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  • Writer's picture7Starr


Written on May 23rd, 2020

I spoke to a friend the other day about an important decision that I have to make within the upcoming months. The content of our conversation made me reflect on our inaptitude, as humans, to make hard decisions and learn how to move on.

It is often said that the strength of our character is revealed through facing tough choices, particularly in situations where there is a considerable amount of emotional involvement. Whether we are talking about the time that we invest in someone, an organization or a personal venture, every second we dedicate to those relations come with a price to pay. There are the obvious implications in monetary value; nevertheless, we tend to overlook another costly aspect which is: attachment. I compare the feeling of attachment to a contract clause, that we are all aware of but never read, typed in microscopic letters at the bottom of our agreement sheet. It’s in there, and there’s no way around it (whether we like it or not)! However, a salesperson would never put that at the forefront of their pitch since its precariousness could lead to a non-closure. To me, attachment is a scary but important part of our human interactions. Despite its high interest rate, it remains an inevitable by-product of our love-based commitments. The more we love, the more we want to nourish the continuation of our experience, and the more emotional debts we accumulate. And when the love stops, we are caught between the choices of renegotiation or departure. If all the contracts were free of interest, with zero risks and no cancellation penalties, then long-term commitments of any sort would probably be very seldom. So, in a sense, I would like to thank attachment for what it has produced because I believe there is beauty and fulfillment in experiencing longevity. The problem is when we are attached for a durable and quality period of time, the act of detachment always seems too abrupt to be taken into consideration. I understand that even the well-written scripts must come to an end. But why can’t all of them, like Marvel movies, provide us an extra scene after the credits? If all the endings that I am experiencing with the different entities around me happened in that manner, then I would always be looking at making crucial choices in a more positive light. But if I think more thoroughly, I would probably be stuck with the problem of making the same decision over and over…the decision of being partially detached.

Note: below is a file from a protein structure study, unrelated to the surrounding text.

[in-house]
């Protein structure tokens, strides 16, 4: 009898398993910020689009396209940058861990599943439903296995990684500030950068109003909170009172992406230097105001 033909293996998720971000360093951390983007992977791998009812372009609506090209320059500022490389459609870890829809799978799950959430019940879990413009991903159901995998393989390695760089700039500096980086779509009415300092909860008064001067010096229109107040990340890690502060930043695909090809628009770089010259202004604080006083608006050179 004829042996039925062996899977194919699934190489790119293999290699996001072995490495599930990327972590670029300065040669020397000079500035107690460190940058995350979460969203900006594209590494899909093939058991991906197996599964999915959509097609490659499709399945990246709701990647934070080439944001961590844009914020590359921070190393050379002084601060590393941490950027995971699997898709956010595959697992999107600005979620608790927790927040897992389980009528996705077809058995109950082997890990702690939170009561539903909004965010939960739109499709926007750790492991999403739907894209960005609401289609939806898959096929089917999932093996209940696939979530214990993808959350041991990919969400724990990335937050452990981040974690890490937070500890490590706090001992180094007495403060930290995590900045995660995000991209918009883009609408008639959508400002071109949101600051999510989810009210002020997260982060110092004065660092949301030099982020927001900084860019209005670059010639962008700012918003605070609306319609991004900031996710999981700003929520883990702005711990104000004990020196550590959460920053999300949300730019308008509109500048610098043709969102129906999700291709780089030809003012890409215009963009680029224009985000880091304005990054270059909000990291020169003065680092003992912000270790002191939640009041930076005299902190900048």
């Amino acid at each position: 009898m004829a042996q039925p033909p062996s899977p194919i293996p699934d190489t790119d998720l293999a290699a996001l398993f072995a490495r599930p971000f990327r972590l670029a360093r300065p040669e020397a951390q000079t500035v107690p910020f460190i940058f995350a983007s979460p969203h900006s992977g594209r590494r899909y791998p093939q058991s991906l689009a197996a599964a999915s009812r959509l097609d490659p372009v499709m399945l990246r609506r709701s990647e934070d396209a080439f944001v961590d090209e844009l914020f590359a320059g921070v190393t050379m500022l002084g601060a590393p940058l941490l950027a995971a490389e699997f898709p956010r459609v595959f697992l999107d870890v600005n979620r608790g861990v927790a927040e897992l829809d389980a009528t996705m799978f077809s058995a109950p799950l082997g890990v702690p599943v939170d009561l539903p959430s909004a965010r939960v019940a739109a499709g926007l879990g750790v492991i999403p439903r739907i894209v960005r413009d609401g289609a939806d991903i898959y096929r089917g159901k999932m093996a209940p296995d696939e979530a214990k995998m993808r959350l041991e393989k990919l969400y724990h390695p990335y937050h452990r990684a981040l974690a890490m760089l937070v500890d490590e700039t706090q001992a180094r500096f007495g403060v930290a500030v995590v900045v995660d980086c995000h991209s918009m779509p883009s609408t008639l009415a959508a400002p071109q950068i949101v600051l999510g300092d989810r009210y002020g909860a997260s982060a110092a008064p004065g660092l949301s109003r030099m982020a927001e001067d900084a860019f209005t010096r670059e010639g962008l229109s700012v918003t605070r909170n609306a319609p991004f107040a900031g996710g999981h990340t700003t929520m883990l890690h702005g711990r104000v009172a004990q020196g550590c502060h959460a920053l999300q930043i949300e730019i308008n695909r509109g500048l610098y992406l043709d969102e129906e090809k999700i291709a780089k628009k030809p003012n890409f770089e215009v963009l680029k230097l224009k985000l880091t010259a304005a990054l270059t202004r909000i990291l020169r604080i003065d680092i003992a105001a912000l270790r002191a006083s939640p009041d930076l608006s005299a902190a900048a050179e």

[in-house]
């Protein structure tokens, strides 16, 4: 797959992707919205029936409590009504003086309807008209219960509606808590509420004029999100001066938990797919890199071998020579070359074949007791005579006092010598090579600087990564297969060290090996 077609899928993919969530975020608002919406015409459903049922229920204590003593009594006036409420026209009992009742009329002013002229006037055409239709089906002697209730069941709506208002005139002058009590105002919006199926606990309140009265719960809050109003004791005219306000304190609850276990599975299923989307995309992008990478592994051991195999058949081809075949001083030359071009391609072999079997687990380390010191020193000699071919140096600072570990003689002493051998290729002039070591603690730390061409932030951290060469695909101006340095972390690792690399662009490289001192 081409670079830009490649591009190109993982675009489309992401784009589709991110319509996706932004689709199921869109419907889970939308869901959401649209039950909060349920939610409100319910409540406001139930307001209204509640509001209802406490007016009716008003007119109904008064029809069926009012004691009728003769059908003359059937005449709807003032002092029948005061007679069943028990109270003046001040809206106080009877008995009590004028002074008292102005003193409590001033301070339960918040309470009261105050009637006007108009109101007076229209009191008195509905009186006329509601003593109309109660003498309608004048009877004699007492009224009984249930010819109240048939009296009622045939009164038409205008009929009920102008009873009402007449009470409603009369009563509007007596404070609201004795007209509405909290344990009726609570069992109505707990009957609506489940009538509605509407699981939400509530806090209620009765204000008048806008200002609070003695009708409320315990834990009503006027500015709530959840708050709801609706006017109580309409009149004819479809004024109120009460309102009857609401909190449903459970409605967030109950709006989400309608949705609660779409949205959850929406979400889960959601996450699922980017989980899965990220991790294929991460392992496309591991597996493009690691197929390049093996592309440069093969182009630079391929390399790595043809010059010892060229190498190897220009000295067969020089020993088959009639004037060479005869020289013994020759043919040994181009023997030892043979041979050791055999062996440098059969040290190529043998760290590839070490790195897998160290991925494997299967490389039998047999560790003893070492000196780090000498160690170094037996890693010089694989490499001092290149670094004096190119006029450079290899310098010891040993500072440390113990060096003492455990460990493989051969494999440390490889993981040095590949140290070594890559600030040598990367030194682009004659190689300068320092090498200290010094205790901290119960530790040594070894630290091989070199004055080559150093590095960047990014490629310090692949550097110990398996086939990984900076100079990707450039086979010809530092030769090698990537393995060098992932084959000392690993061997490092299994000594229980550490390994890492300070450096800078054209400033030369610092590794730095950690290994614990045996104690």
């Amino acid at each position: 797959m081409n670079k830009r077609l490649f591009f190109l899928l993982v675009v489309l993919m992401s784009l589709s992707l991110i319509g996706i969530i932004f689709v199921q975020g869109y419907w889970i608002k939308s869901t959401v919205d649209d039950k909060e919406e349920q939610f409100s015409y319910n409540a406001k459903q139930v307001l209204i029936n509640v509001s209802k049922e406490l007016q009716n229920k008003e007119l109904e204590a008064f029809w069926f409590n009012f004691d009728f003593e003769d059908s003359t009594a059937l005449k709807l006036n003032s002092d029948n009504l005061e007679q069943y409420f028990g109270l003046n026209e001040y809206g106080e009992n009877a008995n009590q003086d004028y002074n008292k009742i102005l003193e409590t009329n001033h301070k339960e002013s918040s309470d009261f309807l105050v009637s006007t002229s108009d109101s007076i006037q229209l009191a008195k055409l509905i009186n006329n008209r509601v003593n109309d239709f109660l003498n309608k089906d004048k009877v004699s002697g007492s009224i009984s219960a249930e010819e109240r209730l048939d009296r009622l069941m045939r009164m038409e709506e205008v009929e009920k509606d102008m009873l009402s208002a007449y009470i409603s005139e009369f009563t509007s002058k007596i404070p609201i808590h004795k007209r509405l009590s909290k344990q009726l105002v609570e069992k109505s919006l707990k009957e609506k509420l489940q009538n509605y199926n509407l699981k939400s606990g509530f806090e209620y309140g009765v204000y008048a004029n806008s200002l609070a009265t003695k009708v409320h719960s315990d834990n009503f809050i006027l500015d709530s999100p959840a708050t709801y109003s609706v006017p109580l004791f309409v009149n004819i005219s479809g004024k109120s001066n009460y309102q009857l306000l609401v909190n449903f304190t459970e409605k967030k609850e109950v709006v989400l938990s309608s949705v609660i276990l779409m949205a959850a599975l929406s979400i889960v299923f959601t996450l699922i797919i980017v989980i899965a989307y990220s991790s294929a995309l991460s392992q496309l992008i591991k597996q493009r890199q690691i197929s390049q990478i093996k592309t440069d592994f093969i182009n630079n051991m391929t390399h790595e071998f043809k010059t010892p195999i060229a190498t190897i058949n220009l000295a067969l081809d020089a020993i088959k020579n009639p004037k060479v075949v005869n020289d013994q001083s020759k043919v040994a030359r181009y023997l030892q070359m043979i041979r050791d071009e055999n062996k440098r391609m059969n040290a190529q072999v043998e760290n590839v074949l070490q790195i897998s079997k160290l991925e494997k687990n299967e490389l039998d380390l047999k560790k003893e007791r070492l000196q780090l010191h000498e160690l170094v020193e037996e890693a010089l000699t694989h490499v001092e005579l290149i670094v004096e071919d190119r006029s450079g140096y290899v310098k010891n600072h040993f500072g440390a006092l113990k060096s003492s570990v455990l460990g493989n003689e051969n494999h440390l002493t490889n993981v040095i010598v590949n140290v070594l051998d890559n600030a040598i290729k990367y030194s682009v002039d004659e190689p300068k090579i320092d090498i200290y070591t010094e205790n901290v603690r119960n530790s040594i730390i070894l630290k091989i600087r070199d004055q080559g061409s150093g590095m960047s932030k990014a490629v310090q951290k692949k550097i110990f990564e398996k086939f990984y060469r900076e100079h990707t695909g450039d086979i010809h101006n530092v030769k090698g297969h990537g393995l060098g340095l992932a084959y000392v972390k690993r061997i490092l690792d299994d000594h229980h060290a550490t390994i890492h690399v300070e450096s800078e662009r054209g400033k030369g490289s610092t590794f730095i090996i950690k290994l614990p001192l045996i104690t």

''The problem is when we are attached for a durable and quality period of time, the act of detachment always seems too abrupt to be taken into consideration.''

- 7 in the AM

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